"I think so ... it's a CYFs house", said the girl, who looked about nine.  (CYFs is Child, Youth and Family - she had been put in a foster home.)

Afterwards the kindly foster mother told me she'd just arrived last night.

How would that feel?

The book

Not only were all our needs perfectly satisfied even without luggage (although perhaps not all our wants) but we even had electronic devices and a way to charge them! So in Europe I took the hint - after all, we were in the land of Marcus Aurelius, the Stoic emperor - and purchased an iBook on Stoicism on my second-hand phone bought for $40 from a 12-year-old who was upgrading.

Brief outcome: this is one of the most helpful books I have ever read. It's The Art of Living by Sharon Lebell and Epictetus. It's easy reading.

A book, a movie and a body down a toilet

I also bought, for $1.99, Walden, by Henry David Thoreau. It's a 200-year-old American classic I kept reading about, so thought it was about time I read it. The guy's a bit full of himself, and I skipped bits, but came across some real gems. He was a Stoic, whether he knew it or not.

As we had just come from the Colosseum and other monuments built by slaves for rulers determined to boost their own egos and secure their ongoing power, this sentence of Thoreau's really grabbed me:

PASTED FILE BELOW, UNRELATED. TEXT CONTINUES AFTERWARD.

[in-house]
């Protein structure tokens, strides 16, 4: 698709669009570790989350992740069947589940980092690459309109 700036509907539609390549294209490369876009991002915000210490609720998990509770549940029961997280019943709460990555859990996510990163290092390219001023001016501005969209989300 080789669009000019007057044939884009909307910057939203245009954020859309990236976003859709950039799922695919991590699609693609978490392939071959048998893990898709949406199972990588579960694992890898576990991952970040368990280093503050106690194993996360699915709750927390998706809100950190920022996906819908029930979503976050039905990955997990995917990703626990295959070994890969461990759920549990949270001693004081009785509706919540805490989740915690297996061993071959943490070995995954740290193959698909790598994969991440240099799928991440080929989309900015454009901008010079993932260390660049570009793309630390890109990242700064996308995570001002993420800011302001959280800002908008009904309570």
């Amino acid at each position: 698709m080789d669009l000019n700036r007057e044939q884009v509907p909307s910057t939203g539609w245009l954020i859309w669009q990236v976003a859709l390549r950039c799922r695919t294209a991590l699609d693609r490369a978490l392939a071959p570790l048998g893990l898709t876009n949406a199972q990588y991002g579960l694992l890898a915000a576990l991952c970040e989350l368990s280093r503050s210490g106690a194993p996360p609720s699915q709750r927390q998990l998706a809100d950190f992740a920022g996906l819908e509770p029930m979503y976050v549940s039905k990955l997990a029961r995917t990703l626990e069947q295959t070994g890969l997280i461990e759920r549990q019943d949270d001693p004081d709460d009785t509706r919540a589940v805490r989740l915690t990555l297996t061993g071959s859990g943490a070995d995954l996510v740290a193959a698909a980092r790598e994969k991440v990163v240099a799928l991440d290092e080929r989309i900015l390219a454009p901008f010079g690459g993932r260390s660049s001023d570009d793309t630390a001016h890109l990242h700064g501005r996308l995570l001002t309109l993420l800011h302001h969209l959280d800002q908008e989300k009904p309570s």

“As for the Pyramids, there is nothing to wonder at in them so much as the fact that so many men could be found degraded enough to spend their lives constructing a tomb for some ambitious booby, whom it would have been wiser and manlier to have drowned in the Nile, and then given his body to the dogs.”

(In a similar vein, I watched the movie Captain Fantastic on the plane. Watch this movie! I loved it. The wife, a Buddhist, asked for her body to be cremated and flushed down the toilet in a public place.)

Greek temple at Paestum, Southern Italy, a few thousand years old.
Malaria was one of the main factors that ended this outpost Greek civilisation.
The humble mozzie is so very powerful.

My boy's photo of the Colosseum, through a fancy filter on his second-hand iPhone.